The risks of the flu and its impact on UK workforce’s
Do you ever get that dreaded feeling at work when someone in a meeting or close to you is about to sneeze or has a handkerchief stuffed up their sleeves full of germs? Being off work can be stressful not only for yourself but also for colleagues and employers.
As the flu season is a natural annual occurrence we witness frequent outbreaks of several different strains of the influenza virus which comes during dry, cold weather, which hampers the immune system and allows viruses to spread and multiply with ease.
Viruses spread faster and more widely in winter because the air is less humid and people spend more time in close contact indoors. With the recent outbreaks of cold weather, thanks to storm Ciara and storm Dennis, the temperature has dropped significantly, and people have been avoiding going outside. This means that it’s the perfect climate for flu to spread rapidly. So, as we have more cycles and instances of this type of weather to incubate the virus, are we becoming more vulnerable to advanced strains we have been seeing the media reporting on?
Pandemic influenza is different from ‘ordinary’ seasonal flu, which for most people is an unpleasant illness but runs its natural course (sometimes referred to as ‘self-limiting’) and is not life-endangering. Pandemic flu can occur when a new influenza virus emerges which is different from recently circulating strains and humans have little or no immunity.
Because of this lack of immunity the virus can:
- infect more humans over a large geographical area;
- spread rapidly and efficiently from person to person;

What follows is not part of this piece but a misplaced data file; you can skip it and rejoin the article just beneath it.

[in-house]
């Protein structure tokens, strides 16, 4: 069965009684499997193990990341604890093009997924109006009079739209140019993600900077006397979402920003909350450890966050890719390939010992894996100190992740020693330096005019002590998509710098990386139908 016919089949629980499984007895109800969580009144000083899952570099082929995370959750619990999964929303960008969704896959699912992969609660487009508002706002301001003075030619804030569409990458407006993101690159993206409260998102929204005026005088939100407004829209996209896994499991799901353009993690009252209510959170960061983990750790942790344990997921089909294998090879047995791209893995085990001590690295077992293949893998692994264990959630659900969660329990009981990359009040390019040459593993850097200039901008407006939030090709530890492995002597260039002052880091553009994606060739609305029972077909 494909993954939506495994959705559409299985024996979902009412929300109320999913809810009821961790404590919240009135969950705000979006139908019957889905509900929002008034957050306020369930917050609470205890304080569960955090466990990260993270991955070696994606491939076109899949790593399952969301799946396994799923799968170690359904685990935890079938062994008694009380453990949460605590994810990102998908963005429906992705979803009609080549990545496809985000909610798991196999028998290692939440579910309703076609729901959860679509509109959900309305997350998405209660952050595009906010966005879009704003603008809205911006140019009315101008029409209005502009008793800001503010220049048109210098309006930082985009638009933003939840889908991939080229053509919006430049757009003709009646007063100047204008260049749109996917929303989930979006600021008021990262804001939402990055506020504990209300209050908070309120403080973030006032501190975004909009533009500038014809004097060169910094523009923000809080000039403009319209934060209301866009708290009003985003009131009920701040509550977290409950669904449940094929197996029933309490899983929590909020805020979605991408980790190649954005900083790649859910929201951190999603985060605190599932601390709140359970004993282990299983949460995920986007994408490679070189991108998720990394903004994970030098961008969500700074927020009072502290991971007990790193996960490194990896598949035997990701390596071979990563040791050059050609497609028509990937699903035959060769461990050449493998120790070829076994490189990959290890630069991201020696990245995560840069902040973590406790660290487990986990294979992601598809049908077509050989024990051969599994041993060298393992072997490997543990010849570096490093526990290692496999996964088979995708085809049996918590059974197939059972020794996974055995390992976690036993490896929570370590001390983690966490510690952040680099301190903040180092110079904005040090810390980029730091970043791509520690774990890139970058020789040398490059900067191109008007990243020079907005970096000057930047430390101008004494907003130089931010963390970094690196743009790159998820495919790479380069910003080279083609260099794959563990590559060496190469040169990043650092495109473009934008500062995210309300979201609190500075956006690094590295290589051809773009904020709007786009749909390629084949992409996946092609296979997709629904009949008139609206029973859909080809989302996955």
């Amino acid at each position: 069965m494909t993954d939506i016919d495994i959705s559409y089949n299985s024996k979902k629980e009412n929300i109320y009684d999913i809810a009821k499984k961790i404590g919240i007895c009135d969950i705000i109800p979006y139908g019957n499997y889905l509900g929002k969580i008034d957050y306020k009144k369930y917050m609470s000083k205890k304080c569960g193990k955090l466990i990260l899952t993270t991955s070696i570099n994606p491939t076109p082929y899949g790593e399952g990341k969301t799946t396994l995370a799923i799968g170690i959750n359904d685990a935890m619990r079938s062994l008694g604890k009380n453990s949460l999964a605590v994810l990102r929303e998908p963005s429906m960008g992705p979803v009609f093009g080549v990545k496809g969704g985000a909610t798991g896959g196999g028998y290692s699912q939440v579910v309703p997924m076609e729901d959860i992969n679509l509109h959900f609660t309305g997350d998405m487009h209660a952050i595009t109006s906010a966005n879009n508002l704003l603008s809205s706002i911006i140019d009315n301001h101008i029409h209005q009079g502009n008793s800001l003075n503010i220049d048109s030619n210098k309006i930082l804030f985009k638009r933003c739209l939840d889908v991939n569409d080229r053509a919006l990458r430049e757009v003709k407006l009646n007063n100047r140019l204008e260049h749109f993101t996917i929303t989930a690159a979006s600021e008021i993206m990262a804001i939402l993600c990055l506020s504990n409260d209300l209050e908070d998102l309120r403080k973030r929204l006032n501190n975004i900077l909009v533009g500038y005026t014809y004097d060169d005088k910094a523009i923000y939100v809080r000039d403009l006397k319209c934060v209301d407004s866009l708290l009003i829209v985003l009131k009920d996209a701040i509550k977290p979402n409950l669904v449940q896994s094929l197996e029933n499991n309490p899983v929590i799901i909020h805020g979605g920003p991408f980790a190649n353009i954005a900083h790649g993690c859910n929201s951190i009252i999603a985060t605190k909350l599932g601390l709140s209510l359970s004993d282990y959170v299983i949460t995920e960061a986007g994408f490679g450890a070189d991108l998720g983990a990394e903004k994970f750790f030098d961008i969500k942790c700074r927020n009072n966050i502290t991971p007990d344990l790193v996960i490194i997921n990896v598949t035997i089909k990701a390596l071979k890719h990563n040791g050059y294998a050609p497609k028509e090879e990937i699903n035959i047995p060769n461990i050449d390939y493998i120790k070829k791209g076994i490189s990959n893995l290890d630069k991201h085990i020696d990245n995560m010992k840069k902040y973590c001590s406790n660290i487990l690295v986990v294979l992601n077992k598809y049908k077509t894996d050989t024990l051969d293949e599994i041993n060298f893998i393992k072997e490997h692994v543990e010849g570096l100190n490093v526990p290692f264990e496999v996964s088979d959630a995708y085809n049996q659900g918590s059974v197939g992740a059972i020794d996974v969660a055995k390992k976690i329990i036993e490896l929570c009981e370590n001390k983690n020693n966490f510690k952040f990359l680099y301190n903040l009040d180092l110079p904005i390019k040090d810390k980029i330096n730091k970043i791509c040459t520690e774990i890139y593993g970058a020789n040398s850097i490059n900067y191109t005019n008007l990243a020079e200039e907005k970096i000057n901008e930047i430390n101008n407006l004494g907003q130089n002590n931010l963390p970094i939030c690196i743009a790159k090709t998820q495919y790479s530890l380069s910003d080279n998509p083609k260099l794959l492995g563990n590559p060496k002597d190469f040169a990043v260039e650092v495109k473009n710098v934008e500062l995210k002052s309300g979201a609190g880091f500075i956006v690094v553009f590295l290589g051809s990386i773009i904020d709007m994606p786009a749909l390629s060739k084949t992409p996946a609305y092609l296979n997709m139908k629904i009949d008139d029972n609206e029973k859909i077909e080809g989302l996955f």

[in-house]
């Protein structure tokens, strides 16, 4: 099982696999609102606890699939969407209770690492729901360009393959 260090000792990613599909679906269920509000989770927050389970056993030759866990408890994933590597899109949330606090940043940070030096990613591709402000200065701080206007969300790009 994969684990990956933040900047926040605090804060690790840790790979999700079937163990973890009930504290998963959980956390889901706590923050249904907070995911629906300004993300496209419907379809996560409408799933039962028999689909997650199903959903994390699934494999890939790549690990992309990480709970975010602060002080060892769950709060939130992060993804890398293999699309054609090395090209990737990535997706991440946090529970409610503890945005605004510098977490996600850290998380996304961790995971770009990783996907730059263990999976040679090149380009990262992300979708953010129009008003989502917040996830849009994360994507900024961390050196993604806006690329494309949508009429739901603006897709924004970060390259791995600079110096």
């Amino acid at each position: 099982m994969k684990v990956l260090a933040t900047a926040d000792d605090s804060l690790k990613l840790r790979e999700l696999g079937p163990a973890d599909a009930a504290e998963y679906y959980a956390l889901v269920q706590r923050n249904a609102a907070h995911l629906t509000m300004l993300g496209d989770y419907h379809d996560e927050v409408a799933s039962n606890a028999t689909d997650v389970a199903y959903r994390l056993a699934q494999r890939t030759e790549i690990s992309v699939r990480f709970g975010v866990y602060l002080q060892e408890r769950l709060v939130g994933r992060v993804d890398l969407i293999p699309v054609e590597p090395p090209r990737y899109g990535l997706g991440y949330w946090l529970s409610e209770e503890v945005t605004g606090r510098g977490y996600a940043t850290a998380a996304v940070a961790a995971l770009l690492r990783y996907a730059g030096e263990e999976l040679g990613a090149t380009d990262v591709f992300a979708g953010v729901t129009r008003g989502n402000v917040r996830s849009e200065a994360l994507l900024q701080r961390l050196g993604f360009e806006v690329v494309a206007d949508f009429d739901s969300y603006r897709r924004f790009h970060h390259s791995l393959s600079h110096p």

- cause clinical illness in a proportion of those infected.
How the flu is spread
Influenza is easily passed from person to person when an infected person talks, coughs or sneezes. It can also spread through hand/face contact after touching anything that may become contaminated with the virus. Illness develops a few days (average 2-3) after being infected. Everyone is susceptible, although only about a quarter of the population is expected to become ill. Another 25% may catch the infection without getting any symptoms.
Let’s talk about the Coronavirus
It has recently been reported that there is a ninth person in the UK who has tested positive for coronavirus. The new case, announced last week, was the first to be identified in London after she contracted the virus in China. Although coronavirus fears have gripped the world since it’s outbreak in China in December, and it is definitely something to be wary of, you are much more likely to contract the flu.
The NHS reports that the risk of individuals in the UK catching the coronavirus remains low. Experts have warned that the coronavirus is not nearly as deadly as the common flu and that the flu should still take priority in the medical battle. We are much more likely to contract the flu, and although it may not seem like a deadly illness, in the UK on average it kills 17,000 people a year and around 500,000 people across the globe, according to the World Health Organisation. It’s reported that since October more than 4,000 people with confirmed flu have been admitted to hospitals in England, with at least 70 deaths. This puts into perspective the threat of influenza compared to the threat from the coronavirus.